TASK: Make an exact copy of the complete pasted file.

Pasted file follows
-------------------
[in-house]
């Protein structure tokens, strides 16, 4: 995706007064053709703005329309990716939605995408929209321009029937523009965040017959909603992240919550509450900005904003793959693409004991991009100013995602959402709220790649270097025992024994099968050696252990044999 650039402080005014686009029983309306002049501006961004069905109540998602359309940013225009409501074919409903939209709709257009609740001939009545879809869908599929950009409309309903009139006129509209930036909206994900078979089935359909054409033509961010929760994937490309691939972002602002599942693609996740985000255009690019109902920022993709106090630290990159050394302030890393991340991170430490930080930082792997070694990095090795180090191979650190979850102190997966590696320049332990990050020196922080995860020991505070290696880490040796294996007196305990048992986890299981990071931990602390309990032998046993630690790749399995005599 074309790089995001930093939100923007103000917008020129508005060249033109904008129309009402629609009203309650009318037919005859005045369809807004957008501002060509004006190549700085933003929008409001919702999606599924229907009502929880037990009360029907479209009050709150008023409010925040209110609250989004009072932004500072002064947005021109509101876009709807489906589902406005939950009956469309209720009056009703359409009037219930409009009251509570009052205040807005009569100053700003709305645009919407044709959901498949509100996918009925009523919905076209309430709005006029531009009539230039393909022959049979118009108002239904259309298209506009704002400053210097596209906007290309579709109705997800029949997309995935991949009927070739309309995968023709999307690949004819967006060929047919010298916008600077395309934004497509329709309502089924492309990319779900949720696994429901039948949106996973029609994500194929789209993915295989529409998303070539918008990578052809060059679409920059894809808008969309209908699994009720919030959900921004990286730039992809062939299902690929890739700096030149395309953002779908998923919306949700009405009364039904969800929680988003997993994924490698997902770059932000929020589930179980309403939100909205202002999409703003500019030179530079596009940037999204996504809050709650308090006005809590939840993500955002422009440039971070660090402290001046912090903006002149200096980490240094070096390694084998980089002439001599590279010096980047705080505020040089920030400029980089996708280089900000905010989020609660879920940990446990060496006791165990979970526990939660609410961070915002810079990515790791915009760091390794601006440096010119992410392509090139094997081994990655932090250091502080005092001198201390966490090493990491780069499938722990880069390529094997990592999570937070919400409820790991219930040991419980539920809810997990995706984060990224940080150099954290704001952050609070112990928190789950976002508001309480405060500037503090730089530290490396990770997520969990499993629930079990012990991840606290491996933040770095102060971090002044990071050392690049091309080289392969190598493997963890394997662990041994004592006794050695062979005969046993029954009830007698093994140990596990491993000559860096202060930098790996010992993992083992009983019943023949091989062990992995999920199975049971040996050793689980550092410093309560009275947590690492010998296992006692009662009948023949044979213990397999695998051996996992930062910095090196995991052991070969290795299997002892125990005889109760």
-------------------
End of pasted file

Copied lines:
[in-house]
């Protein structure tokens, strides 16, 4: 995706007064053709703005329309990716939605995408929209321009029937523009965040017959909603992240919550509450900005904003793959693409004991991009100013995602959402709220790649270097025992024994099968050696252990044999 650039402080005014686009029983309306002049501006961004069905109540998602359309940013225009409501074919409903939209709709257009609740001939009545879809869908599929950009409309309903009139006129509209930036909206994900078979089935359909054409033509961010929760994937490309691939972002602002599942693609996740985000255009690019109902920022993709106090630290990159050394302030890393991340991170430490930080930082792997070694990095090795180090191979650190979850102190997966590696320049332990990050020196922080995860020991505070290696880490040796294996007196305990048992986890299981990071931990602390309990032998046993630690790749399995005599 074309790089995001930093939100923007103000917008020129508005060249033109904008129309009402629609009203309650009318037919005859005045369809807004957008501002060509004006190549700085933003929008409001919702999606599924229907009502929880037990009360029907479209009050709150008023409010925040209110609250989004009072932004500072002064947005021109509101876009709807489906589902406005939950009956469309209720009056009703359409009037219930409009009251509570009052205040807005009569100053700003709305645009919407044709959901498949509100996918009925009523919905076209309430709005006029531009009539230039393909022959049979118009108002239904259309298209506009704002400053210097596209906007290309579709109705997800029949997309995935991949009927070739309309995968023709999307690949004819967006060929047919010298916008600077395309934004497509329709309502089924492309990319779900949720696994429901039948949106996973029609994500194929789209993915295989529409998303070539918008990578052809060059679409920059894809808008969309209908699994009720919030959900921004990286730039992809062939299902690929890739700096030149395309953002779908998923919306949700009405009364039904969800929680988003997993994924490698997902770059932000929020589930179980309403939100909205202002999409703003500019030179530079596009940037999204996504809050709650308090006005809590939840993500955002422009440039971070660090402290001046912090903006002149200096980490240094070096390694084998980089002439001599590279010096980047705080505020040089920030400029980089996708280089900000905010989020609660879920940990446990060496006791165990979970526990939660609410961070915002810079990515790791915009760091390794601006440096010119992410392509090139094997081994990655932090250091502080005092001198201390966490090493990491780069499938722990880069390529094997990592999570937070919400409820790991219930040991419980539920809810997990995706984060990224940080150099954290704001952050609070112990928190789950976002508001309480405060500037503090730089530290490396990770997520969990499993629930079990012990991840606290491996933040770095102060971090002044990071050392690049091309080289392969190598493997963890394997662990041994004592006794050695062979005969046993029954009830007698093994140990596990491993000559860096202060930098790996010992993992083992009983019943023949091989062990992995999920199975049971040996050793689980550092410093309560009275947590690492010998296992006692009662009948023949044979213990397999695998051996996992930062910095090196995991052991070969290795299997002892125990005889109760």